The First Western War In Afghanistan Was An ‘Imperial Disaster'
by NPR STAFF
April 25, 2013 3:26 AM
Almost any news article about the U.S.-led war in Afghanistan may mention past foreign armies that came to the country and went down to defeat. Our next guest explores one of the most famous defeats of all. Our story begins in 1839. Two powerful empires, Great Britain and Russia, were caught in a military chess match, trying to outmaneuver one another for dominance of Central Asia.
The writer William Dalrymple has taken an unusually deep look at what happened next. His new book "Return of a King," details British efforts to win Afghanistan by putting an ousted Afghan monarch back on this throne.
This is for the Afghans what Washington is to you guys. For the British, I suppose, the Battle of Trafalgar or Waterloo is for us. This is the great national liberation struggle.
There's one called the "Jangnama," there's another called the "Akbarnama," after the leading Afghan freedom fighter of that time. Indeed, the main diplomatic enclave in Kabul today is still called Wazir Akbar Khan, after the man who defeated the British. There's also - and this is, in a sense, the richest thing I found, I think - was the autobiography of the man the British installed.
INSKEEP: Okay. So you were able to gather historical documents to get the facts from the Afghan point of view. You had these epic poems to provide color commentary, and you discover a central character who becomes more than a name, this guy that we would think of as a puppet ruler who was installed. But Shah Shuja was originally a legitimate king of Afghanistan, right?
They drag this artillery up mountainsides, and they actually get to Afghanistan. They hardly fight a battle, but they lose a quarter of their force to dehydration and bad planning and starvation, and it's this hellish march. Such is the surprise when they turn up in Afghanistan. The rulers of Kandahar flee. They take Kandahar without a shot being fired.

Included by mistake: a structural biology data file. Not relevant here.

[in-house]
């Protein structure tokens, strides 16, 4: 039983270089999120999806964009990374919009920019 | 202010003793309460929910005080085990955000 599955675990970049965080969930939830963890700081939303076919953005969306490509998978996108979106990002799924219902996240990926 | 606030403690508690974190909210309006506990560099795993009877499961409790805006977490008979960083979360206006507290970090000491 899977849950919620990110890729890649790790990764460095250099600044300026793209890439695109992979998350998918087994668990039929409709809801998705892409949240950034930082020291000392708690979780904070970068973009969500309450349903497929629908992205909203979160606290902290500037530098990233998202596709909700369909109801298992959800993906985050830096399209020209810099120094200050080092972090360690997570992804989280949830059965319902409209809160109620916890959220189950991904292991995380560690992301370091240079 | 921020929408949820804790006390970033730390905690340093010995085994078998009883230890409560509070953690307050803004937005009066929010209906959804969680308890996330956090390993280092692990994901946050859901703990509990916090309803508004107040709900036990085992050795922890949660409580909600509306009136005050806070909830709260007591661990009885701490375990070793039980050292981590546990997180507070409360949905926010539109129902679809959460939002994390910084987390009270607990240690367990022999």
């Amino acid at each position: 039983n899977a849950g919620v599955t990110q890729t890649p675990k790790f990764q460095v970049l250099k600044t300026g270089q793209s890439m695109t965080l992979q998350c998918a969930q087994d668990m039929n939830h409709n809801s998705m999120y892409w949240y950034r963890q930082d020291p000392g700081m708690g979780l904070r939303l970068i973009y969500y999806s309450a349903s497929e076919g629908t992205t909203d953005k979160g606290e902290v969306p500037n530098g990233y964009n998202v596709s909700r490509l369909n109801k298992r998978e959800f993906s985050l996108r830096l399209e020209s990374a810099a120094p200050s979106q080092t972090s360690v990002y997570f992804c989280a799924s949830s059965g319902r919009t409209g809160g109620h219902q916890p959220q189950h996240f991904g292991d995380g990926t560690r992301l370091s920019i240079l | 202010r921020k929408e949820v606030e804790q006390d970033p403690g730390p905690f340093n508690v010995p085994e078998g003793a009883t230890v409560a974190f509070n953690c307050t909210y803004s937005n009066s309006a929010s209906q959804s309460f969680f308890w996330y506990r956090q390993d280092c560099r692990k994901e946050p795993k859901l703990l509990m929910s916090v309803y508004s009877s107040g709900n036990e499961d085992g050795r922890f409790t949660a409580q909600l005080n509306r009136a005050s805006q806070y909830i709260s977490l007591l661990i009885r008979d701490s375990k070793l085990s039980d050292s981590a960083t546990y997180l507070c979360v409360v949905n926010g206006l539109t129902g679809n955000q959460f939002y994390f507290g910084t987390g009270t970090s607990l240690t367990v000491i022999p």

Shah Shuja is installed in his old palace in Kabul. It looks as if it's a huge success. You have a whole winter when the British are just going shooting and ice skating and taking the foxhounds out for exercise.
He's taken the girlfriend of one of the Afghan leading noblemen, and this nobleman attacks his house. Such is the ease with which he kills the deputy governor. They then go on to capture the arms and the ammunition of the British force, which has stupidly been left in an isolated position outside the main British cantonment. And this siege then begins.
The British governor in charge of the whole force goes out to negotiate, is shot dead by the negotiating party. So the British have lost their general, their governor. They're surrounded. They have no money. They have no arms. They have no option but to surrender.
Which was it for the British?
It's difficult enough for an Afghan to unite all the different tribes, all the different ethnicities, all the different forms of Islam. And a combination of idiotic leadership, a lack of understanding of the country and arrogance and overconfidence means that when the British go into retreat, 18,000 men, women and children leave the British fortress on the 6th of January, 1842. Six days later, one man alone makes it through to Jalalabad.
INSKEEP: The latest book by William Dalrymple is "Return of a King: The Battle for Afghanistan 1839 - '42." Mr. Dalrymple, thanks very much again.